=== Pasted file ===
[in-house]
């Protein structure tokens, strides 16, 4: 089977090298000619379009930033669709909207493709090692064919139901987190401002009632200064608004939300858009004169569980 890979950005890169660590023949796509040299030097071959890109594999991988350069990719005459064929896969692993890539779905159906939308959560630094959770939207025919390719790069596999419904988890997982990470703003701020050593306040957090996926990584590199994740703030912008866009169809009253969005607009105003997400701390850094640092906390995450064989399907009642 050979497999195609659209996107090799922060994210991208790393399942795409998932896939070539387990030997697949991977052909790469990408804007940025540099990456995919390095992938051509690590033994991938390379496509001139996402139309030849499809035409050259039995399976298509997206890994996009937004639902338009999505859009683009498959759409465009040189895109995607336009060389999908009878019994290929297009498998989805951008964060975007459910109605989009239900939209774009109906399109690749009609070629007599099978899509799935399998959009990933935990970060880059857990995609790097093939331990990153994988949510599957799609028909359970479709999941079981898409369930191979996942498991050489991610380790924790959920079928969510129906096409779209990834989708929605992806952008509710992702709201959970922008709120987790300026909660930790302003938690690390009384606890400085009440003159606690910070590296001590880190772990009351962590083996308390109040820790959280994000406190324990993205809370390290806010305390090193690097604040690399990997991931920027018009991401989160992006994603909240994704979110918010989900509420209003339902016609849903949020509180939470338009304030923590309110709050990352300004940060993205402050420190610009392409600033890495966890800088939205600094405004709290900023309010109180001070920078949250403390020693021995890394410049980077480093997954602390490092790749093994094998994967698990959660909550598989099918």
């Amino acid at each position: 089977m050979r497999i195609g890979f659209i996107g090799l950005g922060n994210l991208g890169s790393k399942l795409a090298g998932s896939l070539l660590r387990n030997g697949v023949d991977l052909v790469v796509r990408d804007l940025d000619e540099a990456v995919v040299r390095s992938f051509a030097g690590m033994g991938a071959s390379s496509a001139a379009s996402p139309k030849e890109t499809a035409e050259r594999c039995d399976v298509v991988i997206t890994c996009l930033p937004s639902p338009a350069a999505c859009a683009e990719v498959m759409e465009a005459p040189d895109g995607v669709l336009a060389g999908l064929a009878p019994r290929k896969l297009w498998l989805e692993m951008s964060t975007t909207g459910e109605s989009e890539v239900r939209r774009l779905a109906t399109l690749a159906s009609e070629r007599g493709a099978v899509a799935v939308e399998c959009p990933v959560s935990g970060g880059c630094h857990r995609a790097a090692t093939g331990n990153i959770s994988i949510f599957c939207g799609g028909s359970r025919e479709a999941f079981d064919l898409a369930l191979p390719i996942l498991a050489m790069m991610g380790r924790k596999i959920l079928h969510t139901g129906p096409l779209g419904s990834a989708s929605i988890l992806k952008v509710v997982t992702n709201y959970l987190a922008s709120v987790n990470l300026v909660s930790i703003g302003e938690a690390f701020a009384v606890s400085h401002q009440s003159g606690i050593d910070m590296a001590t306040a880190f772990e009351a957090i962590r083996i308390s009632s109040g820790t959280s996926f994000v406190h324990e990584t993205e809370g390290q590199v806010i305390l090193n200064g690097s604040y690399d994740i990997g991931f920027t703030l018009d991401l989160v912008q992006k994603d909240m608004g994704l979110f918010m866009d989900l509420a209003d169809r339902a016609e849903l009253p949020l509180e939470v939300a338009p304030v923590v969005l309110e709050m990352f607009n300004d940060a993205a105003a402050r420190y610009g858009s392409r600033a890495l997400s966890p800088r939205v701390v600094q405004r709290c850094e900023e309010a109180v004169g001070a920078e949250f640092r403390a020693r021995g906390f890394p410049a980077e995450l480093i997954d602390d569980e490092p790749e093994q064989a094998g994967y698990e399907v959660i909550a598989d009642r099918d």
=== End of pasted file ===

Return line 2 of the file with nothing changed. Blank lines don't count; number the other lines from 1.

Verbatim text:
């Protein structure tokens, strides 16, 4: 089977090298000619379009930033669709909207493709090692064919139901987190401002009632200064608004939300858009004169569980 890979950005890169660590023949796509040299030097071959890109594999991988350069990719005459064929896969692993890539779905159906939308959560630094959770939207025919390719790069596999419904988890997982990470703003701020050593306040957090996926990584590199994740703030912008866009169809009253969005607009105003997400701390850094640092906390995450064989399907009642 050979497999195609659209996107090799922060994210991208790393399942795409998932896939070539387990030997697949991977052909790469990408804007940025540099990456995919390095992938051509690590033994991938390379496509001139996402139309030849499809035409050259039995399976298509997206890994996009937004639902338009999505859009683009498959759409465009040189895109995607336009060389999908009878019994290929297009498998989805951008964060975007459910109605989009239900939209774009109906399109690749009609070629007599099978899509799935399998959009990933935990970060880059857990995609790097093939331990990153994988949510599957799609028909359970479709999941079981898409369930191979996942498991050489991610380790924790959920079928969510129906096409779209990834989708929605992806952008509710992702709201959970922008709120987790300026909660930790302003938690690390009384606890400085009440003159606690910070590296001590880190772990009351962590083996308390109040820790959280994000406190324990993205809370390290806010305390090193690097604040690399990997991931920027018009991401989160992006994603909240994704979110918010989900509420209003339902016609849903949020509180939470338009304030923590309110709050990352300004940060993205402050420190610009392409600033890495966890800088939205600094405004709290900023309010109180001070920078949250403390020693021995890394410049980077480093997954602390490092790749093994094998994967698990959660909550598989099918």